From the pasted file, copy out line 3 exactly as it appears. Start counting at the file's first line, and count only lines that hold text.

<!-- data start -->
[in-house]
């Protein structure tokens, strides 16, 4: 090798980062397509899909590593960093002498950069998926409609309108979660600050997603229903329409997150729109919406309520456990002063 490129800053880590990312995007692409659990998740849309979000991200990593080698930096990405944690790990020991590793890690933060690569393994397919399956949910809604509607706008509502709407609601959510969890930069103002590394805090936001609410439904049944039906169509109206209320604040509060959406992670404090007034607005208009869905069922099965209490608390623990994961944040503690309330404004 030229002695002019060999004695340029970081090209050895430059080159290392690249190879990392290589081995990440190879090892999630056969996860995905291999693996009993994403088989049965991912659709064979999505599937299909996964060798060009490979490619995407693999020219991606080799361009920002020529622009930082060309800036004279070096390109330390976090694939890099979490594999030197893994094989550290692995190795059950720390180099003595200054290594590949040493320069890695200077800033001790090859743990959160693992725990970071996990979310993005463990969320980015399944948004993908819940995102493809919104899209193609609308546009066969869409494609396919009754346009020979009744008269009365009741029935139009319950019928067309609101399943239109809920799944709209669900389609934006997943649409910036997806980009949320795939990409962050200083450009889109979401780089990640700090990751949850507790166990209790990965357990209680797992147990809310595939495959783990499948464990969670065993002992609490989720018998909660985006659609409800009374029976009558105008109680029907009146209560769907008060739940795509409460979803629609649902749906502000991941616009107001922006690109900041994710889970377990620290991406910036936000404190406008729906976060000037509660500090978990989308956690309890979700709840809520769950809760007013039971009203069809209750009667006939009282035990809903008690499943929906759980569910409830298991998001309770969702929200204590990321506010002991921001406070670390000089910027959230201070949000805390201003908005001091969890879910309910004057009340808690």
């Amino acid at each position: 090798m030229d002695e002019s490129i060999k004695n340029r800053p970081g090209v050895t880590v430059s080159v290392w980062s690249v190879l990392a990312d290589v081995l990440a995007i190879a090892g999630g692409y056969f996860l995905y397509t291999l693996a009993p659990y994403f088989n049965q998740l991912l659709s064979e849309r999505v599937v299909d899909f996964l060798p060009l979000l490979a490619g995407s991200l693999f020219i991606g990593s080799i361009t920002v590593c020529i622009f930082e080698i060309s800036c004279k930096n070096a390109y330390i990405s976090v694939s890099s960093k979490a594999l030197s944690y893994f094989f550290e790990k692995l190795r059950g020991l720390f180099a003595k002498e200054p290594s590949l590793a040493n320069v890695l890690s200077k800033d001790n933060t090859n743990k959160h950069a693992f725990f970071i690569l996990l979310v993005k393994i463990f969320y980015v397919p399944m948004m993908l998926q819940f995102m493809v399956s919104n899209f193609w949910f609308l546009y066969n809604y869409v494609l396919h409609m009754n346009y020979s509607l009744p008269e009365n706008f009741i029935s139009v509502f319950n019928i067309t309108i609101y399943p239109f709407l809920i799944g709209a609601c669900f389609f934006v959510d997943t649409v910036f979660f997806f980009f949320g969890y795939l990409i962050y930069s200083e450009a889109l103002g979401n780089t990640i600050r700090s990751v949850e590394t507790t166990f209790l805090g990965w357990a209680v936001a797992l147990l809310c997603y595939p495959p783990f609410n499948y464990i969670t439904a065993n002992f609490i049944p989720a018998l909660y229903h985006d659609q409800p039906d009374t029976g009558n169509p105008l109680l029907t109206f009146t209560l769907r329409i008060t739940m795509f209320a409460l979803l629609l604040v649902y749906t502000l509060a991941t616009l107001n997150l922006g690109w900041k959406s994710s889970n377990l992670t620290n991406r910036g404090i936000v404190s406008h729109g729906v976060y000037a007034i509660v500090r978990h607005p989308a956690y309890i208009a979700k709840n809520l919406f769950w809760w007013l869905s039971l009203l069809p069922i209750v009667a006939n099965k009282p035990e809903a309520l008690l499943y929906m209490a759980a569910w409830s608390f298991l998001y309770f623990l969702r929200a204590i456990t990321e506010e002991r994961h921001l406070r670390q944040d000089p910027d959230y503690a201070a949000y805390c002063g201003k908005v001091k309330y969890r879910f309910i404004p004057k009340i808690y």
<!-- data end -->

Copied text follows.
């Amino acid at each position: 090798m030229d002695e002019s490129i060999k004695n340029r800053p970081g090209v050895t880590v430059s080159v290392w980062s690249v190879l990392a990312d290589v081995l990440a995007i190879a090892g999630g692409y056969f996860l995905y397509t291999l693996a009993p659990y994403f088989n049965q998740l991912l659709s064979e849309r999505v599937v299909d899909f996964l060798p060009l979000l490979a490619g995407s991200l693999f020219i991606g990593s080799i361009t920002v590593c020529i622009f930082e080698i060309s800036c004279k930096n070096a390109y330390i990405s976090v694939s890099s960093k979490a594999l030197s944690y893994f094989f550290e790990k692995l190795r059950g020991l720390f180099a003595k002498e200054p290594s590949l590793a040493n320069v890695l890690s200077k800033d001790n933060t090859n743990k959160h950069a693992f725990f970071i690569l996990l979310v993005k393994i463990f969320y980015v397919p399944m948004m993908l998926q819940f995102m493809v399956s919104n899209f193609w949910f609308l546009y066969n809604y869409v494609l396919h409609m009754n346009y020979s509607l009744p008269e009365n706008f009741i029935s139009v509502f319950n019928i067309t309108i609101y399943p239109f709407l809920i799944g709209a609601c669900f389609f934006v959510d997943t649409v910036f979660f997806f980009f949320g969890y795939l990409i962050y930069s200083e450009a889109l103002g979401n780089t990640i600050r700090s990751v949850e590394t507790t166990f209790l805090g990965w357990a209680v936001a797992l147990l809310c997603y595939p495959p783990f609410n499948y464990i969670t439904a065993n002992f609490i049944p989720a018998l909660y229903h985006d659609q409800p039906d009374t029976g009558n169509p105008l109680l029907t109206f009146t209560l769907r329409i008060t739940m795509f209320a409460l979803l629609l604040v649902y749906t502000l509060a991941t616009l107001n997150l922006g690109w900041k959406s994710s889970n377990l992670t620290n991406r910036g404090i936000v404190s406008h729109g729906v976060y000037a007034i509660v500090r978990h607005p989308a956690y309890i208009a979700k709840n809520l919406f769950w809760w007013l869905s039971l009203l069809p069922i209750v009667a006939n099965k009282p035990e809903a309520l008690l499943y929906m209490a759980a569910w409830s608390f298991l998001y309770f623990l969702r929200a204590i456990t990321e506010e002991r994961h921001l406070r670390q944040d000089p910027d959230y503690a201070a949000y805390c002063g201003k908005v001091k309330y969890r879910f309910i404004p004057k009340i808690y």